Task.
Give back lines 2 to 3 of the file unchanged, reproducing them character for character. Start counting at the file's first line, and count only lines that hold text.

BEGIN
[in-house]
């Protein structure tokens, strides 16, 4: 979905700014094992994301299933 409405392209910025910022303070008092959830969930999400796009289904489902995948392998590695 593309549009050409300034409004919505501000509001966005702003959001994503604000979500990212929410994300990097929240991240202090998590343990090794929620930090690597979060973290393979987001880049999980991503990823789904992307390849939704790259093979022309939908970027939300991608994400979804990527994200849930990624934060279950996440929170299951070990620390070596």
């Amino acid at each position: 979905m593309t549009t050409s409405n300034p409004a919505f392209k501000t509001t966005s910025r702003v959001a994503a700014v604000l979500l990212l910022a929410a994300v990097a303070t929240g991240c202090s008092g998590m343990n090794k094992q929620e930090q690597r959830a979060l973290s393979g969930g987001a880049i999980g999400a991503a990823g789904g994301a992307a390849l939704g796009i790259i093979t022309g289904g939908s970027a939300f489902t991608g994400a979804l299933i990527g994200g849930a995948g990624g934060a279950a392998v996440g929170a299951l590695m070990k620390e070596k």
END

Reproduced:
């Protein structure tokens, strides 16, 4: 979905700014094992994301299933 409405392209910025910022303070008092959830969930999400796009289904489902995948392998590695 593309549009050409300034409004919505501000509001966005702003959001994503604000979500990212929410994300990097929240991240202090998590343990090794929620930090690597979060973290393979987001880049999980991503990823789904992307390849939704790259093979022309939908970027939300991608994400979804990527994200849930990624934060279950996440929170299951070990620390070596």
């Amino acid at each position: 979905m593309t549009t050409s409405n300034p409004a919505f392209k501000t509001t966005s910025r702003v959001a994503a700014v604000l979500l990212l910022a929410a994300v990097a303070t929240g991240c202090s008092g998590m343990n090794k094992q929620e930090q690597r959830a979060l973290s393979g969930g987001a880049i999980g999400a991503a990823g789904g994301a992307a390849l939704g796009i790259i093979t022309g289904g939908s970027a939300f489902t991608g994400a979804l299933i990527g994200g849930a995948g990624g934060a279950a392998v996440g929170a299951l590695m070990k620390e070596k």